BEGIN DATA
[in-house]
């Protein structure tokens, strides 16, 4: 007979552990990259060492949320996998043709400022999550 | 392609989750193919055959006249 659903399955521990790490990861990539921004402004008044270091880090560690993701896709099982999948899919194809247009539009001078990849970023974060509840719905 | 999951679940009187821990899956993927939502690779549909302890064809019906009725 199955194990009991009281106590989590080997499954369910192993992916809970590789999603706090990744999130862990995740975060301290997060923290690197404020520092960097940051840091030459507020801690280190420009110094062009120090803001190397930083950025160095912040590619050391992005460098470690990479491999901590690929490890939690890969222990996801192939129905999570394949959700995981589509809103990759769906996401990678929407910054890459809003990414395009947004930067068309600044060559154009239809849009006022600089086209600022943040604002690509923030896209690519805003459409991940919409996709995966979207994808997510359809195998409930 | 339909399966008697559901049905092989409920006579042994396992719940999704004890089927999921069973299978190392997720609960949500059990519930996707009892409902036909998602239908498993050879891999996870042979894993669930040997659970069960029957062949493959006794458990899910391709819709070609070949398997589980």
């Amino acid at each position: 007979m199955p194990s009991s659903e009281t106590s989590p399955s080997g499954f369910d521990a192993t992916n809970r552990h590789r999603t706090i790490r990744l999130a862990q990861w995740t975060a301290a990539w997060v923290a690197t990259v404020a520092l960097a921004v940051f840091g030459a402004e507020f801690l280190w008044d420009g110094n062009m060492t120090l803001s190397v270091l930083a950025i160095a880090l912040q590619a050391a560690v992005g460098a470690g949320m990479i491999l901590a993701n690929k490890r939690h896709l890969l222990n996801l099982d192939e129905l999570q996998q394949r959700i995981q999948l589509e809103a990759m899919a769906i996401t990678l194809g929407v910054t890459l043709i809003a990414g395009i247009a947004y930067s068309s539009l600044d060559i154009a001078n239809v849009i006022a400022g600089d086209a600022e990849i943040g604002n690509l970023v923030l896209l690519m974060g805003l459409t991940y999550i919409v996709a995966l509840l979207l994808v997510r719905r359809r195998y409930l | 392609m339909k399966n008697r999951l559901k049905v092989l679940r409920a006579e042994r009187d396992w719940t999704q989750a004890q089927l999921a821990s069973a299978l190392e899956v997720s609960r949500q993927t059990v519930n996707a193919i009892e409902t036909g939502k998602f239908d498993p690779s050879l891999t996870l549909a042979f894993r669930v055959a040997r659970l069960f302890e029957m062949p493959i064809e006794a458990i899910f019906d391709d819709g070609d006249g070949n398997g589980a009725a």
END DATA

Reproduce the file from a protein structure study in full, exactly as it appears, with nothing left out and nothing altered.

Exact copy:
[in-house]
């Protein structure tokens, strides 16, 4: 007979552990990259060492949320996998043709400022999550 | 392609989750193919055959006249 659903399955521990790490990861990539921004402004008044270091880090560690993701896709099982999948899919194809247009539009001078990849970023974060509840719905 | 999951679940009187821990899956993927939502690779549909302890064809019906009725 199955194990009991009281106590989590080997499954369910192993992916809970590789999603706090990744999130862990995740975060301290997060923290690197404020520092960097940051840091030459507020801690280190420009110094062009120090803001190397930083950025160095912040590619050391992005460098470690990479491999901590690929490890939690890969222990996801192939129905999570394949959700995981589509809103990759769906996401990678929407910054890459809003990414395009947004930067068309600044060559154009239809849009006022600089086209600022943040604002690509923030896209690519805003459409991940919409996709995966979207994808997510359809195998409930 | 339909399966008697559901049905092989409920006579042994396992719940999704004890089927999921069973299978190392997720609960949500059990519930996707009892409902036909998602239908498993050879891999996870042979894993669930040997659970069960029957062949493959006794458990899910391709819709070609070949398997589980």
């Amino acid at each position: 007979m199955p194990s009991s659903e009281t106590s989590p399955s080997g499954f369910d521990a192993t992916n809970r552990h590789r999603t706090i790490r990744l999130a862990q990861w995740t975060a301290a990539w997060v923290a690197t990259v404020a520092l960097a921004v940051f840091g030459a402004e507020f801690l280190w008044d420009g110094n062009m060492t120090l803001s190397v270091l930083a950025i160095a880090l912040q590619a050391a560690v992005g460098a470690g949320m990479i491999l901590a993701n690929k490890r939690h896709l890969l222990n996801l099982d192939e129905l999570q996998q394949r959700i995981q999948l589509e809103a990759m899919a769906i996401t990678l194809g929407v910054t890459l043709i809003a990414g395009i247009a947004y930067s068309s539009l600044d060559i154009a001078n239809v849009i006022a400022g600089d086209a600022e990849i943040g604002n690509l970023v923030l896209l690519m974060g805003l459409t991940y999550i919409v996709a995966l509840l979207l994808v997510r719905r359809r195998y409930l | 392609m339909k399966n008697r999951l559901k049905v092989l679940r409920a006579e042994r009187d396992w719940t999704q989750a004890q089927l999921a821990s069973a299978l190392e899956v997720s609960r949500q993927t059990v519930n996707a193919i009892e409902t036909g939502k998602f239908d498993p690779s050879l891999t996870l549909a042979f894993r669930v055959a040997r659970l069960f302890e029957m062949p493959i064809e006794a458990i899910f019906d391709d819709g070609d006249g070949n398997g589980a009725a």